In his third and final article on the digitalisation of tax, KPMG’s Darren Anton considers how international solutions will be needed to ensure digitalisation is a benefit and not a burden.
Previously we have looked at how digitalisation is revolutionising the tax system. On the one hand, this is a very positive move as it brings efficiencies in collection and compliance, and can reduce the risk of fraud.
On the other hand, we have seen that the historical lack of an international approach to digitalisation results in individual governments taking unilateral protective measures. This in turn leads to the potential for double or triple taxation headaches that businesses will need to try to resolve.
There is a basic principle that tax should not distort the market to the point it creates a barrier to trade. Clearly, where this happens, businesses will begin to consider which markets they want to operate in – and may be forced to make some choices that they wouldn’t otherwise contemplate.
The way to avoid this situation is to find a solution that will gain international consensus and which can be applied and enforced consistently across borders.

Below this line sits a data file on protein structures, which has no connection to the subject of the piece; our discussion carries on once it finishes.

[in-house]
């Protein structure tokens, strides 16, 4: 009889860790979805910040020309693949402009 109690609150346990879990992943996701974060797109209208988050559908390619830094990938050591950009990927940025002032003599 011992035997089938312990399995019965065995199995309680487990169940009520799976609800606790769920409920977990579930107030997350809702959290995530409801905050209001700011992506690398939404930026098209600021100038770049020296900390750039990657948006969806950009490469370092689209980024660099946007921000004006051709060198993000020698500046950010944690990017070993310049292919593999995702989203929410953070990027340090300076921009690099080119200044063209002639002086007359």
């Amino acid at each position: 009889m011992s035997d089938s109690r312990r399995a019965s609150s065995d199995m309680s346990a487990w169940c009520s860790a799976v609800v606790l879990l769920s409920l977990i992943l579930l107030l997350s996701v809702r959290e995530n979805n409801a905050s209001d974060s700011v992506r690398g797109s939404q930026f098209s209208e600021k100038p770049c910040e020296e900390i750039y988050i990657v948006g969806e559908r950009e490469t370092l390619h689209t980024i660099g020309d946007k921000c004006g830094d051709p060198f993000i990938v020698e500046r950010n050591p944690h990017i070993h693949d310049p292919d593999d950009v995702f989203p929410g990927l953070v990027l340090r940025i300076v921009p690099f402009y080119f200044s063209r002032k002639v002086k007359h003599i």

There is some progress. International bodies such as the OECD and the EU are working to find solutions that are acceptable on a worldwide stage. Of course, these proposals are flushing out new concerns but this is all part of the process of finding something that workable and, ultimately, adoptable.
The longer this takes, of course, the greater the danger that governments will become increasingly reliant on unilateral measures and the tax revenues they bring.
We may not be able to see the answer clearly at this stage, but the OECD has recently released a programme of works to develop a consensus solution which retains a similar structure to its earlier proposals but delves deeper into the detail. Following on from this, the OECD has now published public consultation documents and public consultation were held. Hopefully, through this discussion and debate, these proposals will become more defined as building blocks for a new framework are developed - although the US has already raised concerns about these approaches applying to US multinationals.
Ultimately, progress will depend upon finding a framework that governments will be willing to support and that they feel is worth sacrificing their own unilateral measures for the greater good of an international solution.
No matter whether we represent governments, tax administrations, businesses or the tax profession, this is work that we need to encourage. Building a tax system for the digital age was never going to be easy but it’s a critical requirement for businesses as they evolve in a globalised and digital world – and, of course, to support the business models of tomorrow that are still to be developed.
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